Two and a half hours later, Isabel said he received an email from the British Columbia Lions. He had been cut, and instead, the team planned to sign a 6-foot plus wide receiver. Isabel said the email told him he had the talent to play for the team, but that he didn’t fit the team’s offensive scheme.
The next day, Isabel followed up with Musgrave to see if the Broncos were still interested in bringing him to training camp. Musgrave said the team was using its last available roster spot on an offensive lineman. As Isabel put it, he was “back to square one.”
To add insult to injury, the Los Angeles Rams, the last NFL team Isabel was in contact with, signed Aaron Lacombe, a 6-foot-3-inch wide receiver from California Lutheran University, another team in the Southern California Intercollegiate Athletic Conference.
In the conference, Isabel finished with 826 receiving yards and nine receiving touchdowns, compared to Lacombe’s 721 receiving yards and four receiving touchdowns. Isabel said the Rams signed the second-best wide receiver in the conference, something that only added to his frustration.
“Not only could I play the same position that he did, but I could move around the field and be a viable option at other positions other than receiver,” Isabel said. “I like (Lacombe). I’m friends with him, but he’s a receiver on the outside only. He doesn’t run to too many other spots on the field.”
Isabel has two more CFL tryouts scheduled next week: in Los Angeles May 12 with the Saskatchewan Roughriders, and in Las Vegas May 13 with the Ottawa Redblacks. Despite the constant setbacks, his optimism persists – he said he thinks he has a 75 percent chance of making a CFL roster.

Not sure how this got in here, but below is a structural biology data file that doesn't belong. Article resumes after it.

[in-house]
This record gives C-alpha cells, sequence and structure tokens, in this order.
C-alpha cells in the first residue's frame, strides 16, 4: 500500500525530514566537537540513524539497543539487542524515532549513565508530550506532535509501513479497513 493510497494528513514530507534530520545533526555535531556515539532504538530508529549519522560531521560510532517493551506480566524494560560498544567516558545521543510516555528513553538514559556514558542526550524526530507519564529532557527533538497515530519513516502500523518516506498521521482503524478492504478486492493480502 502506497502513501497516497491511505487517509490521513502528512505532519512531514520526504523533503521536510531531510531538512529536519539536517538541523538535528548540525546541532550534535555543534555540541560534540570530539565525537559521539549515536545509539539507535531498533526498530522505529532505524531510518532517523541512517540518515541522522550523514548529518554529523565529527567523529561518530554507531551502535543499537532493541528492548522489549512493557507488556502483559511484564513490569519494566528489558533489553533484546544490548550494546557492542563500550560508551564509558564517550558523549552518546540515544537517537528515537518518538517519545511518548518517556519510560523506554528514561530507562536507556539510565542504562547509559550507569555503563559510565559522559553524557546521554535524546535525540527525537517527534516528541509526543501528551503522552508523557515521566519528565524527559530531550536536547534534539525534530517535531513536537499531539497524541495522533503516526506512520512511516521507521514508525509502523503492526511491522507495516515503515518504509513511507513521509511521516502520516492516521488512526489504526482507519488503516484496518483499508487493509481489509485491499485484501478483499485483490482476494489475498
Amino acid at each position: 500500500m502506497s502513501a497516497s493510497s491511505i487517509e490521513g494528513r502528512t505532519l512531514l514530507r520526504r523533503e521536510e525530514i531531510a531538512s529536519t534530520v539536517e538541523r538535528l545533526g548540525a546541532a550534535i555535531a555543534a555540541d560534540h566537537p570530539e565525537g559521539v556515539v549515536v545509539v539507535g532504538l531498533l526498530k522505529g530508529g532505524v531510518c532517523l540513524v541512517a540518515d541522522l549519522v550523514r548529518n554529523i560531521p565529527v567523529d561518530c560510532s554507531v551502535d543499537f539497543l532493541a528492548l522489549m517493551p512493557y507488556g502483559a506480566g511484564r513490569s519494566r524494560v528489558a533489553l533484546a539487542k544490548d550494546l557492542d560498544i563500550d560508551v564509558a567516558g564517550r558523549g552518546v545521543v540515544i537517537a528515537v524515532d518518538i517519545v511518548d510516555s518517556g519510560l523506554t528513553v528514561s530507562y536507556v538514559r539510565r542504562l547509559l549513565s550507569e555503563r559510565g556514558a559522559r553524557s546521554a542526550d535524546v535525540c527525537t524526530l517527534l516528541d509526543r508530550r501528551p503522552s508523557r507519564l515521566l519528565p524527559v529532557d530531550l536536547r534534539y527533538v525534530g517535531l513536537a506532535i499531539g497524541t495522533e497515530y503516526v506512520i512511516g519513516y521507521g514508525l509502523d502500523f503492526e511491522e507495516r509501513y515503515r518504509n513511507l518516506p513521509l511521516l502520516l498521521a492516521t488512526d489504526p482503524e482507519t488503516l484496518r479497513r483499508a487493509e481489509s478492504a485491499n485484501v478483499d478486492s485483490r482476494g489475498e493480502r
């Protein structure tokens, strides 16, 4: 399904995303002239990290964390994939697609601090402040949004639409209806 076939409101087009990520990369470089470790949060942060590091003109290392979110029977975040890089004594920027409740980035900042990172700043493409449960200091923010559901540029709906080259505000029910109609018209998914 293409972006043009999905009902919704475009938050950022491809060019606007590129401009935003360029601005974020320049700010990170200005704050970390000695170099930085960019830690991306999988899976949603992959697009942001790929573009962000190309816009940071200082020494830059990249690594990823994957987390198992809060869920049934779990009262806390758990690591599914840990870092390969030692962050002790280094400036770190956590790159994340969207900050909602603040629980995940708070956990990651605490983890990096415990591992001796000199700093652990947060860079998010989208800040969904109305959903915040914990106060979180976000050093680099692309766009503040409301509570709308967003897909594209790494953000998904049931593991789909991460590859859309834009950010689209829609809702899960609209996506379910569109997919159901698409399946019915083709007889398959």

“I have full confidence in myself that one day, I’m going to land a roster spot,” Isabel said. “I don’t know if it’s going to be next year, or in the next two weeks. Even though teams aren’t calling me right now, I still feel it in my heart that it’s going to work out one day, because I’ve put so much time and effort into this.”
Chapman head coach Bob Owens said that Isabel is a versatile player who can run, block and catch the ball with professional ability. But even if Isabel’s professional football dreams don’t materialize, Owens said he stressed to Isabel that the most important thing is to complete his psychology degree.
“Be sure that no matter what, you graduate from college,” Owens said he told Isabel. “That’s going to be your ultimate career.”
Isabel said he expects to finish his degree by next year. Should his career as a professional football player not pan out, he intends to become a special needs teacher and high school football coach.
“Say I don’t get picked up by any team, something is going to fall into place where it’s going to help me out in the long run,” Isabel said. “I’m not saying I’m not going to make it into the league, but other stuff can happen if I don’t make it.”